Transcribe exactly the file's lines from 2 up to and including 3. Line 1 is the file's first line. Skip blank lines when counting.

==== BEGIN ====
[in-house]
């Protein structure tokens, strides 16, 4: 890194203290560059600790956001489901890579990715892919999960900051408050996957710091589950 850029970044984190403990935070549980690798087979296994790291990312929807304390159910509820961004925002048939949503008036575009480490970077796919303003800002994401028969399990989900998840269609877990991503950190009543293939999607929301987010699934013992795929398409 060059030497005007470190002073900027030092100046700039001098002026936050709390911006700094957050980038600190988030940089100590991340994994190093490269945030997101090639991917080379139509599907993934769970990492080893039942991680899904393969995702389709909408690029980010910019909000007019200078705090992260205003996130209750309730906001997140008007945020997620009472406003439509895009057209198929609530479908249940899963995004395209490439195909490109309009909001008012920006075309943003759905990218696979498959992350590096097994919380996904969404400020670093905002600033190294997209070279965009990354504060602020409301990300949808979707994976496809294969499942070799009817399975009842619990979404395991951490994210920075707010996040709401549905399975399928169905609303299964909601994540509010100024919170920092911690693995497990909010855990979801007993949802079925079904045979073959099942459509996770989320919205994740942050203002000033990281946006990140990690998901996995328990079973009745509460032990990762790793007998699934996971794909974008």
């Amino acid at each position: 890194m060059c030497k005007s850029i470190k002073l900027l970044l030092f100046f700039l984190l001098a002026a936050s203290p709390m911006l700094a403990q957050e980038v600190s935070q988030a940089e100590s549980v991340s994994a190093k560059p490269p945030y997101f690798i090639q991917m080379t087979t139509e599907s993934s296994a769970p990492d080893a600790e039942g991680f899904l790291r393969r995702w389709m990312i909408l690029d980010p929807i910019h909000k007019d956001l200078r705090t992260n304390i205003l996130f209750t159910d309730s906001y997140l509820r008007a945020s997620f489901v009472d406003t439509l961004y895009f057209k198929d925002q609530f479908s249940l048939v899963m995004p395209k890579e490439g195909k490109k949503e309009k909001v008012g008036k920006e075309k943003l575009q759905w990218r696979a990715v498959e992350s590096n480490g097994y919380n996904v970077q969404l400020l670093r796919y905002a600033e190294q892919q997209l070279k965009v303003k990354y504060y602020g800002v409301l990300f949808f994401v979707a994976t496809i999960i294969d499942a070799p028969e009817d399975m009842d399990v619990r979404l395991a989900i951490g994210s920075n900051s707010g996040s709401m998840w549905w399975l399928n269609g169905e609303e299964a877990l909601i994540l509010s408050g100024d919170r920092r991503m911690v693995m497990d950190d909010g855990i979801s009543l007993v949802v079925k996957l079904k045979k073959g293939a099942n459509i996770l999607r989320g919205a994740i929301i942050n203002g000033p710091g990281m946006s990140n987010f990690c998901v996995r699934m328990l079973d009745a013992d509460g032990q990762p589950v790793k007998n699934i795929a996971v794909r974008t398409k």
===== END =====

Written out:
């Protein structure tokens, strides 16, 4: 890194203290560059600790956001489901890579990715892919999960900051408050996957710091589950 850029970044984190403990935070549980690798087979296994790291990312929807304390159910509820961004925002048939949503008036575009480490970077796919303003800002994401028969399990989900998840269609877990991503950190009543293939999607929301987010699934013992795929398409 060059030497005007470190002073900027030092100046700039001098002026936050709390911006700094957050980038600190988030940089100590991340994994190093490269945030997101090639991917080379139509599907993934769970990492080893039942991680899904393969995702389709909408690029980010910019909000007019200078705090992260205003996130209750309730906001997140008007945020997620009472406003439509895009057209198929609530479908249940899963995004395209490439195909490109309009909001008012920006075309943003759905990218696979498959992350590096097994919380996904969404400020670093905002600033190294997209070279965009990354504060602020409301990300949808979707994976496809294969499942070799009817399975009842619990979404395991951490994210920075707010996040709401549905399975399928169905609303299964909601994540509010100024919170920092911690693995497990909010855990979801007993949802079925079904045979073959099942459509996770989320919205994740942050203002000033990281946006990140990690998901996995328990079973009745509460032990990762790793007998699934996971794909974008």
């Amino acid at each position: 890194m060059c030497k005007s850029i470190k002073l900027l970044l030092f100046f700039l984190l001098a002026a936050s203290p709390m911006l700094a403990q957050e980038v600190s935070q988030a940089e100590s549980v991340s994994a190093k560059p490269p945030y997101f690798i090639q991917m080379t087979t139509e599907s993934s296994a769970p990492d080893a600790e039942g991680f899904l790291r393969r995702w389709m990312i909408l690029d980010p929807i910019h909000k007019d956001l200078r705090t992260n304390i205003l996130f209750t159910d309730s906001y997140l509820r008007a945020s997620f489901v009472d406003t439509l961004y895009f057209k198929d925002q609530f479908s249940l048939v899963m995004p395209k890579e490439g195909k490109k949503e309009k909001v008012g008036k920006e075309k943003l575009q759905w990218r696979a990715v498959e992350s590096n480490g097994y919380n996904v970077q969404l400020l670093r796919y905002a600033e190294q892919q997209l070279k965009v303003k990354y504060y602020g800002v409301l990300f949808f994401v979707a994976t496809i999960i294969d499942a070799p028969e009817d399975m009842d399990v619990r979404l395991a989900i951490g994210s920075n900051s707010g996040s709401m998840w549905w399975l399928n269609g169905e609303e299964a877990l909601i994540l509010s408050g100024d919170r920092r991503m911690v693995m497990d950190d909010g855990i979801s009543l007993v949802v079925k996957l079904k045979k073959g293939a099942n459509i996770l999607r989320g919205a994740i929301i942050n203002g000033p710091g990281m946006s990140n987010f990690c998901v996995r699934m328990l079973d009745a013992d509460g032990q990762p589950v790793k007998n699934i795929a996971v794909r974008t398409k």